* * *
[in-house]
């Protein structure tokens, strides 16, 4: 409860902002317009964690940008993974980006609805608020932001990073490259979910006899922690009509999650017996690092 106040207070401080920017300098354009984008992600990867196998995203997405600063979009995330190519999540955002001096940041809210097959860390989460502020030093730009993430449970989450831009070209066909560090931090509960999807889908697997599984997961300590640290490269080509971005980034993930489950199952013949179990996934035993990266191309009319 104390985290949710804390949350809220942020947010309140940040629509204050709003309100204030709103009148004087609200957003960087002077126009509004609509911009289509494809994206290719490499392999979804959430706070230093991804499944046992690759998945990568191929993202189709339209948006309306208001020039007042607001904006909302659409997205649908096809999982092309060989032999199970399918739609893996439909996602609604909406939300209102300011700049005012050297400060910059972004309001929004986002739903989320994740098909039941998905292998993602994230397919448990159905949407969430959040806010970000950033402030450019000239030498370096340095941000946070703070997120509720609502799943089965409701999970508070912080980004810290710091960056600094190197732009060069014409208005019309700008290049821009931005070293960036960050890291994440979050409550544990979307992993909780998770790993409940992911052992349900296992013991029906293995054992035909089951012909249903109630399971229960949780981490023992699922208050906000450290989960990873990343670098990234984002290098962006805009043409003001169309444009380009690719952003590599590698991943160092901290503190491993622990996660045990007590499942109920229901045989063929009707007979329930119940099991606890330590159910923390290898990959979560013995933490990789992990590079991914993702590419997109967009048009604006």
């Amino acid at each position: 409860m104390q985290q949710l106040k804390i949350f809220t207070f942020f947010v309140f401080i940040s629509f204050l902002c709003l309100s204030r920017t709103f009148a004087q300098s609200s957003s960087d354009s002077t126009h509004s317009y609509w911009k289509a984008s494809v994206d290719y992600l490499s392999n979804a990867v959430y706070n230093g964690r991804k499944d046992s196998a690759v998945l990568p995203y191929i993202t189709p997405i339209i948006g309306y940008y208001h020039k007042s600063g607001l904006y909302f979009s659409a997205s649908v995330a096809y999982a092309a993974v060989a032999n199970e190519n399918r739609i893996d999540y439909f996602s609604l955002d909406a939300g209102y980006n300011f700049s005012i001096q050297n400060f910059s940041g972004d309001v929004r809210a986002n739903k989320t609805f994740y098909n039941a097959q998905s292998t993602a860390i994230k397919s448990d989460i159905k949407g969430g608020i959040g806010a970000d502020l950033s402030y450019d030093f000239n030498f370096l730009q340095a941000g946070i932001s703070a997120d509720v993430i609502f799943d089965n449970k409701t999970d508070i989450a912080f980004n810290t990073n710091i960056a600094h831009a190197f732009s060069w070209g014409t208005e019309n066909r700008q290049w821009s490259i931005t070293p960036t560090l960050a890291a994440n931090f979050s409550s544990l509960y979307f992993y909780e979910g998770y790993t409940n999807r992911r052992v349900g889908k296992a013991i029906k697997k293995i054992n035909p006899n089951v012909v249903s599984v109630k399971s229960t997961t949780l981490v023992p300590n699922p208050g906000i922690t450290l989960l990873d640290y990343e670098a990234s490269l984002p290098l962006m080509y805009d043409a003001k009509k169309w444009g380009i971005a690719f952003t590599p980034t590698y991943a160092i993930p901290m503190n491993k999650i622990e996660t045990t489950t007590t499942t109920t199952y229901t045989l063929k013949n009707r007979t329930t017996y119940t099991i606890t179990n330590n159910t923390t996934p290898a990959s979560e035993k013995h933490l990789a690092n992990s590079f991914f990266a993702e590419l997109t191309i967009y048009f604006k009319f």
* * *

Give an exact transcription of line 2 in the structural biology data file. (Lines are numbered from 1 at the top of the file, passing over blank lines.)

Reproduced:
């Protein structure tokens, strides 16, 4: 409860902002317009964690940008993974980006609805608020932001990073490259979910006899922690009509999650017996690092 106040207070401080920017300098354009984008992600990867196998995203997405600063979009995330190519999540955002001096940041809210097959860390989460502020030093730009993430449970989450831009070209066909560090931090509960999807889908697997599984997961300590640290490269080509971005980034993930489950199952013949179990996934035993990266191309009319 104390985290949710804390949350809220942020947010309140940040629509204050709003309100204030709103009148004087609200957003960087002077126009509004609509911009289509494809994206290719490499392999979804959430706070230093991804499944046992690759998945990568191929993202189709339209948006309306208001020039007042607001904006909302659409997205649908096809999982092309060989032999199970399918739609893996439909996602609604909406939300209102300011700049005012050297400060910059972004309001929004986002739903989320994740098909039941998905292998993602994230397919448990159905949407969430959040806010970000950033402030450019000239030498370096340095941000946070703070997120509720609502799943089965409701999970508070912080980004810290710091960056600094190197732009060069014409208005019309700008290049821009931005070293960036960050890291994440979050409550544990979307992993909780998770790993409940992911052992349900296992013991029906293995054992035909089951012909249903109630399971229960949780981490023992699922208050906000450290989960990873990343670098990234984002290098962006805009043409003001169309444009380009690719952003590599590698991943160092901290503190491993622990996660045990007590499942109920229901045989063929009707007979329930119940099991606890330590159910923390290898990959979560013995933490990789992990590079991914993702590419997109967009048009604006």